Currency of Taiwan

Taiwan’s (also known as The Republic of China) unit of currency is the New Taiwan Dollar (NT$), which has five denominations in paper money and five in coins. Paper money comes in NT$2000, NT$1000, NT$500, NT$200, and NT$100 denominations. Coins are in NT$50, NT$20, NT$10, NT$5 and NT$1 denominations.


It has been in use since 1949, when it replaced the Old Taiwan dollar. Originally issued by the Bank of Taiwan, it has been issued by the Central Bank of the Republic of China since 2000 onwards.

All major foreign currencies can be exchanged at government-designated banks and hotels. Receipts are given when currency is exchanged, and must be presented in order to exchange unused NT dollars before departure from Taiwan.

Major credit cards such as American Express, Master Card, Visa, and Diners Club are widely accepted and traveller's checks can be cashed at foreign-exchange banks, and most international tourist hotels.


Calling Taiwan from Canada

  • The exit code for Canada is 011
  • The country code for Taiwan is 886
  • Dial 011 – 886 – area code – local number
Bade 3 Hualien 3 Tainan 6
Caotun 49 Hukou 3 Taipei 2
Changhua 4 Huwei 5 Taitung 89
Chaojhou 8 Kaohsiung 7 Taoyuan 3
Chiayi 5 Keelung 2 Tianzhong 4
Dalin 5 Lukang 4 Toufen 37
Daxi 3 Luodong 3 Xiluo 5
Donggang 8 Magong 6 Yangmei 3
Douliou 5 Miaoli 37 Yilan 3
Dounan 5 Nantou 49 Yongjing 4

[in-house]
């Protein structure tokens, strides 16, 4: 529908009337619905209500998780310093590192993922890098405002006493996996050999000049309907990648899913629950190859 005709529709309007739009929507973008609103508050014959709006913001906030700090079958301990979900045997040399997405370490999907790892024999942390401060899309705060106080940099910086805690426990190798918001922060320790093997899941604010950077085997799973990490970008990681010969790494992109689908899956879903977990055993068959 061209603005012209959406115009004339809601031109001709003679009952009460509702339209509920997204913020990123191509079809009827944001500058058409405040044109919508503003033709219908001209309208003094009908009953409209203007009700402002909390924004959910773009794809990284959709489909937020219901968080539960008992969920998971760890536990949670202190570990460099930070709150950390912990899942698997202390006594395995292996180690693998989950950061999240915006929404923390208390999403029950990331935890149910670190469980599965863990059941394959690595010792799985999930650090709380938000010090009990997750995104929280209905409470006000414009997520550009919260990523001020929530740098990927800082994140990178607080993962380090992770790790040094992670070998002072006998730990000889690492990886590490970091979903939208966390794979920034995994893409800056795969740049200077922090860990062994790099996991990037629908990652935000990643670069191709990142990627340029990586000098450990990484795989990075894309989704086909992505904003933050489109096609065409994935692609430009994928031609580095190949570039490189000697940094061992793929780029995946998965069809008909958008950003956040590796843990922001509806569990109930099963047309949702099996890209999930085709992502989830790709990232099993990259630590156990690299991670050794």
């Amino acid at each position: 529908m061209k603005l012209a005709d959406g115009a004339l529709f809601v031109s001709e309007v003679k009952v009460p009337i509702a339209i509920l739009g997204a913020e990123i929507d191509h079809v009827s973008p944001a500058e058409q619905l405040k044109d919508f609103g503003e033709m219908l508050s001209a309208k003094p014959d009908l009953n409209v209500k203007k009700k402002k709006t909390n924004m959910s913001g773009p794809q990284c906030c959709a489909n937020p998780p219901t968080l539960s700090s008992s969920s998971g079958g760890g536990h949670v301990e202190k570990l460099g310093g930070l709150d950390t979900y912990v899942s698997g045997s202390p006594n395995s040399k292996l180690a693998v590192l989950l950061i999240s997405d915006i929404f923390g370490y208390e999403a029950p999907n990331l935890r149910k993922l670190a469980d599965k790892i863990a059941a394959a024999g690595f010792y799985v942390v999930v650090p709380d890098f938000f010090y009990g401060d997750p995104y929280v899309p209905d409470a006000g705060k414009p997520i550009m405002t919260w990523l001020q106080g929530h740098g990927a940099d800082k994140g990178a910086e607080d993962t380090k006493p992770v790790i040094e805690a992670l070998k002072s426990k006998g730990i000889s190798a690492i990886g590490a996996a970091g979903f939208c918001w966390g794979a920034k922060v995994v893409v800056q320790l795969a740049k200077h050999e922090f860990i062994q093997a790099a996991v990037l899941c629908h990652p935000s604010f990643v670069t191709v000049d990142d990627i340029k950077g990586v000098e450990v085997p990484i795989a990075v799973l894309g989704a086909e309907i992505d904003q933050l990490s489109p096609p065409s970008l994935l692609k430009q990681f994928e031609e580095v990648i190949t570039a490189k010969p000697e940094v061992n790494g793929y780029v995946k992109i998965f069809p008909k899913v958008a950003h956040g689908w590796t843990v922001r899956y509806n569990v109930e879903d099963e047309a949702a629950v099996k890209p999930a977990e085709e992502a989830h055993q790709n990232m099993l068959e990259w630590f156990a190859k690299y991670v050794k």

Erlin 4 Pingtung 8 Yuanli 37
Jhubei 3 Pingzhen 3 Yuanlin 4
Jungli 3 Puli 49 Zhudong 3
Hemei 4 Su'ao 3 Zhunan 37
Hsinchu 3 Taichung 4 Zhushan 49

Calling Canada from Taiwan

  • The international code is 00
  • The country code for Canada is 1
  • Dial 00 – 1 – area code – local number
Province Code Province  Code

403 / 587 (southern Alberta)

587 / 780 (central and northern Alberta)

Nunavut 867

236 / 250 / 778 (majority of BC)

236 / 604 / 778 (Metro Vancouver)


226 / 519 (southwestern Ontario)

249 / 705 (northeastern Ontario)

289 / 365 / 905 (Greater Toronto Area)

343 / 613 (eastern Ontario)

416 / 647 (Toronto)

807 (northwestern Ontario)

Manitoba 204 / 431 PEI 782 / 902
New  Brunswick 506 Quebec

418 / 581 (eastern Quebec)

438 / 514 (Montreal)

450 / 579 (Greater Montreal)

819 / 873 (remainder of Quebec)

Newfoundland and Labrador 709 Saskatchewan 306 / 639
Northwest Territories 867 Yukon 867
Nova Scotia 782 / 902    

Time Differences

Canadian Time Zone

# of Hours

Taiwan is Ahead

# of Hours

during DST

Pacific (BC, Yukon) 16 hours 15 hours
Mountain (Alberta, western Nunavut, Lloydminster, Saskatchewan) 15 hours 14 hours
Saskatchewan 14 hours 14 hours
Central (Manitoba, Northwest Territories, central Nunavut, northwestern Ontario) 14 hours 13 hours
Eastern (most of Ontario, most of Quebec) 13 hours 12 hours
Atlantic (Labrador, New Brunswick, Nova Scotia, PEI, eastern Quebec) 12 hours 11 hours
Newfoundland 11.5 hours 10.5 hours


Emergency Information for Canadians in Taiwan

There is no embassy or consulate in Taiwan. However, a Canadian trade office provides some consular support:

Trade Mission of Canada in Taipei

6F, Hua-Hsin (Citibank building)
No. 1 SongZhi Road, Xinyi District
Taipei 11047

Telephone: 886 (2) 8723-3000
Fax: 886 (2) 8723-3590 E-mail:


View Larger Map

The Canadian Government's Travel Alerts for Taiwan


Taiwanese Marriage Customs